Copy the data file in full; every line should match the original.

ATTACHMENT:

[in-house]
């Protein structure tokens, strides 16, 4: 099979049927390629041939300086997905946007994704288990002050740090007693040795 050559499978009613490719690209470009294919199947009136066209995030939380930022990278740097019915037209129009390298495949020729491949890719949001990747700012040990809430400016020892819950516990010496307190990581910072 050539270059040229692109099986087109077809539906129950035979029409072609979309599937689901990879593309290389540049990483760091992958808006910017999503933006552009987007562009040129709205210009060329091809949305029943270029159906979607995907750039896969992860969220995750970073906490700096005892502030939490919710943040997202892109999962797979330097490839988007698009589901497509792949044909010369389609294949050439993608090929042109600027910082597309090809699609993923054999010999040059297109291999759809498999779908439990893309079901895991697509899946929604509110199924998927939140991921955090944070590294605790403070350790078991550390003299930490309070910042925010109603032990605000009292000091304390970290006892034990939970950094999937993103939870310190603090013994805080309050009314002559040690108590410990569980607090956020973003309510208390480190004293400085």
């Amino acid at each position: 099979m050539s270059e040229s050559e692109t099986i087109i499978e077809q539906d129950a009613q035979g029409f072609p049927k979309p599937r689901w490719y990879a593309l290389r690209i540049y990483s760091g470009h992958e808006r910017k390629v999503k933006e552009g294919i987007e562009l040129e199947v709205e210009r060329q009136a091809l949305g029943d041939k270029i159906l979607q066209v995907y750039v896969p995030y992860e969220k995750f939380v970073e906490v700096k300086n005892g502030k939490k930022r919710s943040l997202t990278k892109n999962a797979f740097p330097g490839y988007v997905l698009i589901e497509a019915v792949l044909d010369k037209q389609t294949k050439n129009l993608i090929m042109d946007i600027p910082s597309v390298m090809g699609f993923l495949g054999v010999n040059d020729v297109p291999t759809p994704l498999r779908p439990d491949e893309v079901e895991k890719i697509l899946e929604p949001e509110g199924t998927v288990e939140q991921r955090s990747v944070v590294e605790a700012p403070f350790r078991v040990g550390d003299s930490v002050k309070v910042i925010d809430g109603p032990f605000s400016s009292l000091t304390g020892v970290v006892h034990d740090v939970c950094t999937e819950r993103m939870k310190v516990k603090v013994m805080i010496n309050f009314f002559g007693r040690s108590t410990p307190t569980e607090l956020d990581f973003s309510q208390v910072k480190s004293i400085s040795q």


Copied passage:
[in-house]
């Protein structure tokens, strides 16, 4: 099979049927390629041939300086997905946007994704288990002050740090007693040795 050559499978009613490719690209470009294919199947009136066209995030939380930022990278740097019915037209129009390298495949020729491949890719949001990747700012040990809430400016020892819950516990010496307190990581910072 050539270059040229692109099986087109077809539906129950035979029409072609979309599937689901990879593309290389540049990483760091992958808006910017999503933006552009987007562009040129709205210009060329091809949305029943270029159906979607995907750039896969992860969220995750970073906490700096005892502030939490919710943040997202892109999962797979330097490839988007698009589901497509792949044909010369389609294949050439993608090929042109600027910082597309090809699609993923054999010999040059297109291999759809498999779908439990893309079901895991697509899946929604509110199924998927939140991921955090944070590294605790403070350790078991550390003299930490309070910042925010109603032990605000009292000091304390970290006892034990939970950094999937993103939870310190603090013994805080309050009314002559040690108590410990569980607090956020973003309510208390480190004293400085």
């Amino acid at each position: 099979m050539s270059e040229s050559e692109t099986i087109i499978e077809q539906d129950a009613q035979g029409f072609p049927k979309p599937r689901w490719y990879a593309l290389r690209i540049y990483s760091g470009h992958e808006r910017k390629v999503k933006e552009g294919i987007e562009l040129e199947v709205e210009r060329q009136a091809l949305g029943d041939k270029i159906l979607q066209v995907y750039v896969p995030y992860e969220k995750f939380v970073e906490v700096k300086n005892g502030k939490k930022r919710s943040l997202t990278k892109n999962a797979f740097p330097g490839y988007v997905l698009i589901e497509a019915v792949l044909d010369k037209q389609t294949k050439n129009l993608i090929m042109d946007i600027p910082s597309v390298m090809g699609f993923l495949g054999v010999n040059d020729v297109p291999t759809p994704l498999r779908p439990d491949e893309v079901e895991k890719i697509l899946e929604p949001e509110g199924t998927v288990e939140q991921r955090s990747v944070v590294e605790a700012p403070f350790r078991v040990g550390d003299s930490v002050k309070v910042i925010d809430g109603p032990f605000s400016s009292l000091t304390g020892v970290v006892h034990d740090v939970c950094t999937e819950r993103m939870k310190v516990k603090v013994m805080i010496n309050f009314f002559g007693r040690s108590t410990p307190t569980e607090l956020d990581f973003s309510q208390v910072k480190s004293i400085s040795q």